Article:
Can you reduce your risk of cancer?
The answer is yes, kind of. There are many factors involved in determining our risk of cancer, and we only have have control over some of them.
Recent research shows that dietary modification, and nutritional supplementation, is one area that we can use to improve our chances of avoiding and/or surviving cancer.
Vitamin D. According to a recent study, raising the RDA of vitamin D from 400 IU to 1500 IU could cut the number of deaths from cancer by 30%. This is according to American scientists investigating the link between vitamin D levels and cancer risk.
This relationship between vitamin D intake and protection from cancer is not new. It dates from the 1940s when Frank Apperly demonstrated a link between latitude and deaths from cancer, and suggested that sunlight gave "a relative cancer immunity."
The Health Professionals Follow-Up study, a prospective study of over 50,000 US male health professionals, is the first study to examine total cancer incidence and factors that determine 25(OH)D levels. The research, led by Edward Giovannucci from Harvard School of Public Health, used data from 1095 participants who had plasma 25(OH)D levels measured, and then computer-predicted levels for the whole cohort.
What they found was that " . . . a 25(OH)D increment of 25 nanomoles per litre (nm/L) was associated with a 17 per cent reduction in total cancer incidence, a 29 per cent reduction in total cancer mortality, and a 45 per cent reduction in mortality of digestive-system cancer," (Giovannucci, Journal of the National Cancer Institute (vol. 98, pp. 451-459)).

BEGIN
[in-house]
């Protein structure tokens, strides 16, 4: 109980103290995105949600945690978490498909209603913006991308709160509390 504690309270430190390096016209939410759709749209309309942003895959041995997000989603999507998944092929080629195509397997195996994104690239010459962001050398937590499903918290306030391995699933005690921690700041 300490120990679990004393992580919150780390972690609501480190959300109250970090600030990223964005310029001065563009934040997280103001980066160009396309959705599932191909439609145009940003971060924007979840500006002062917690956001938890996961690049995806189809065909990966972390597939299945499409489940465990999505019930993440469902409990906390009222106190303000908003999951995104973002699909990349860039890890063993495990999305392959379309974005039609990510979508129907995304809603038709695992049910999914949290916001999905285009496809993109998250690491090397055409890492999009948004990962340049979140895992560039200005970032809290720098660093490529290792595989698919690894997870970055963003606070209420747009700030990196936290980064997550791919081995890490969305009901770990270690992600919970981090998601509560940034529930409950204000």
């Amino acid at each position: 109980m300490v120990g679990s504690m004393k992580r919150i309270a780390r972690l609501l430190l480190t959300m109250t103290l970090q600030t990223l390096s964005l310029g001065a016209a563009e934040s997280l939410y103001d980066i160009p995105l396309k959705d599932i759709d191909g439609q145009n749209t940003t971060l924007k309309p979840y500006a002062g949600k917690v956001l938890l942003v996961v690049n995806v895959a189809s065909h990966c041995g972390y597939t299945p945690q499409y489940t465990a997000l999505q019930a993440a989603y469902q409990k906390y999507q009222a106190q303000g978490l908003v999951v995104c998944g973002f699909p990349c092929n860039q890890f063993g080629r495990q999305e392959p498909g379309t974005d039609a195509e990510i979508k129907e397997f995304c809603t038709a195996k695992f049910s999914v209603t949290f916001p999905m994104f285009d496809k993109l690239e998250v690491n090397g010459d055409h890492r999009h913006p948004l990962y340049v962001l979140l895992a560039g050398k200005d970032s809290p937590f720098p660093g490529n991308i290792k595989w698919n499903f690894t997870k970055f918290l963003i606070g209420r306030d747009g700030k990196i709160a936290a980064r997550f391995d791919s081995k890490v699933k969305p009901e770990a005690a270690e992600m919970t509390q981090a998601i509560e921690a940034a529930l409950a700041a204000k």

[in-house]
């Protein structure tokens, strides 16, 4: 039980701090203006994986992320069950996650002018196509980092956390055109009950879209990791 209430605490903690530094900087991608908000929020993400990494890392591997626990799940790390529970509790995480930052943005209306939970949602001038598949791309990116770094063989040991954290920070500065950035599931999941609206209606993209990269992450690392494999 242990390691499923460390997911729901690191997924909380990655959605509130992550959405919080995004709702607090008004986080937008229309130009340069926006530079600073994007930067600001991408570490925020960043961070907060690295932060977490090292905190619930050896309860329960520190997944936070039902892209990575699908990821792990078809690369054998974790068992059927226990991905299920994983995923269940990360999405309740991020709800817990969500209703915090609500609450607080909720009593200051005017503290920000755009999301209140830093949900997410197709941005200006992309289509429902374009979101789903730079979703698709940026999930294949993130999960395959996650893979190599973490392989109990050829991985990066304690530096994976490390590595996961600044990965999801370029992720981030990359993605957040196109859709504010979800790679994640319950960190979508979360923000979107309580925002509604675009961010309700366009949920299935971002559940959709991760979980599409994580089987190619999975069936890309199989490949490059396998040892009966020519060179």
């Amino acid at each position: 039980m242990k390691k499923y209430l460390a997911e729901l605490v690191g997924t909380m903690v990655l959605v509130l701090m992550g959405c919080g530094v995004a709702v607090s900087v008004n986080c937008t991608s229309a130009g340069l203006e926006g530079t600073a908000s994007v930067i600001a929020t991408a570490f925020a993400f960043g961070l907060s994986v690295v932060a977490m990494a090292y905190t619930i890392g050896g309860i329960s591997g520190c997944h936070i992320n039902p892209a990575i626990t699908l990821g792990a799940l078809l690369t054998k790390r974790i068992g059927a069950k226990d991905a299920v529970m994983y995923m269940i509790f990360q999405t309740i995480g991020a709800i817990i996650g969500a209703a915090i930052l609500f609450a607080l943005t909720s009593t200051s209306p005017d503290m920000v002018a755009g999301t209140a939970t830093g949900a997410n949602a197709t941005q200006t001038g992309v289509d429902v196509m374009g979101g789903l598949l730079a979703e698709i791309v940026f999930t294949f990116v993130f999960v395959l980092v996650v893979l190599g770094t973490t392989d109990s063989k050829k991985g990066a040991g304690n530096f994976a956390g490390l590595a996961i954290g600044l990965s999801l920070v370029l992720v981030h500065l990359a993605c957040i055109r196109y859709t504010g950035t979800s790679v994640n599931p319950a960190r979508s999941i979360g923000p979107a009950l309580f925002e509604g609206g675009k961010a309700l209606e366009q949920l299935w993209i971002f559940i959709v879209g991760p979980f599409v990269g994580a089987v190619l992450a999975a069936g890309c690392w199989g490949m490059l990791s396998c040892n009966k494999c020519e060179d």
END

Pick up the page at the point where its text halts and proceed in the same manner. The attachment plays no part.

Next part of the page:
What does "25 nm/L" actually mean? Well, the RDA of 400 International Units (IU), equal to 10 micrograms per day, only raises plasma levels of 25(OH)D by a modest 7 nm/L. "To achieve a level of 25 nm/L," the amount associated with the impressive cancer reduction, you would need "vitamin D supplementation of at least 1500 IU per day, a safe but not generally encouraged level," said Giovannucci."
The best source of vitamin D is from sun exposure, with a fair-skinned person estimated to produce up to 20,000 IU after 20-30 minutes in the sun. However, sun exposure is discouraged due to the risk of skin cancer. This is one reason why researchers are urging that clinical trials of high dose vitamin D supplementation and the risk of cancer should be "undertaken speedily".
"The potential for cancer prevention by vitamin D (in pill form) must now proceed to the clinical trial testing arena," said the editorial. "The biological evidence for inhibition of carcinogenesis is strong and, often, was predicted by the prior epidemiological findings on sunlight exposure."
The vitamin's protection is proposed to be multifaceted, by reducing the formation of blood vessels in tumours (angiogenesis), stimulating the mutual adherence of cells, and enhancing intercellular communication through gap junctions. All this adds up to stop proliferation of cancerous cells by contact inhibition.
One interesting observation in the study was that people taking vitamin D supplements did not have as high a level of active vitamin D (25(OH)D as those getting their vitamin D from dietary sources. According to the researchers, this is "consistent with the common use of the less active vitamin D2 in multivitamins.
We have spoken about this on several occasions in the past, including this radio show (http://www.emailbliss.com/article.aspx?artid=43) . Even though both forms of vitamin D, D2 and D3 are labeled in International Units, and can be converted to the active form by the liver and kidneys, the "animal" form, vitamin D3 (cholecalciferol) seems to be more active.